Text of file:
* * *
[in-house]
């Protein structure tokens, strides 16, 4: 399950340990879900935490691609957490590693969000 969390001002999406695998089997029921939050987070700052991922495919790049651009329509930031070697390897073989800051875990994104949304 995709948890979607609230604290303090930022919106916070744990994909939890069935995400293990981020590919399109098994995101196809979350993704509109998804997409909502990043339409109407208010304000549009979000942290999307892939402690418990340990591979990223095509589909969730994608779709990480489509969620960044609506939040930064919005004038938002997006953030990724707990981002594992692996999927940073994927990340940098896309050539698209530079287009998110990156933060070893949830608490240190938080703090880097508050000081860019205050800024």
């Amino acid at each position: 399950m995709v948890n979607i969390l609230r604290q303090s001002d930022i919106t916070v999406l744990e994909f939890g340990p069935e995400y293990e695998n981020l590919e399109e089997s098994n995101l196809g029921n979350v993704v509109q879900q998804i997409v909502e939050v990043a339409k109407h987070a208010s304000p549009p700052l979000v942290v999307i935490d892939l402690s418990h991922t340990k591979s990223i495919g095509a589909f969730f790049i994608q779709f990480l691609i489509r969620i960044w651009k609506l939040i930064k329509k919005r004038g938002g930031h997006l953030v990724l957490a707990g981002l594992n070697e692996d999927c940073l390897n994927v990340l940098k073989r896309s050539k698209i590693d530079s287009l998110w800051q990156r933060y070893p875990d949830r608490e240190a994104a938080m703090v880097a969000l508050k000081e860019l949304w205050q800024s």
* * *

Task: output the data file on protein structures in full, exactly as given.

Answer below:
[in-house]
């Protein structure tokens, strides 16, 4: 399950340990879900935490691609957490590693969000 969390001002999406695998089997029921939050987070700052991922495919790049651009329509930031070697390897073989800051875990994104949304 995709948890979607609230604290303090930022919106916070744990994909939890069935995400293990981020590919399109098994995101196809979350993704509109998804997409909502990043339409109407208010304000549009979000942290999307892939402690418990340990591979990223095509589909969730994608779709990480489509969620960044609506939040930064919005004038938002997006953030990724707990981002594992692996999927940073994927990340940098896309050539698209530079287009998110990156933060070893949830608490240190938080703090880097508050000081860019205050800024």
């Amino acid at each position: 399950m995709v948890n979607i969390l609230r604290q303090s001002d930022i919106t916070v999406l744990e994909f939890g340990p069935e995400y293990e695998n981020l590919e399109e089997s098994n995101l196809g029921n979350v993704v509109q879900q998804i997409v909502e939050v990043a339409k109407h987070a208010s304000p549009p700052l979000v942290v999307i935490d892939l402690s418990h991922t340990k591979s990223i495919g095509a589909f969730f790049i994608q779709f990480l691609i489509r969620i960044w651009k609506l939040i930064k329509k919005r004038g938002g930031h997006l953030v990724l957490a707990g981002l594992n070697e692996d999927c940073l390897n994927v990340l940098k073989r896309s050539k698209i590693d530079s287009l998110w800051q990156r933060y070893p875990d949830r608490e240190a994104a938080m703090v880097a969000l508050k000081e860019l949304w205050q800024s």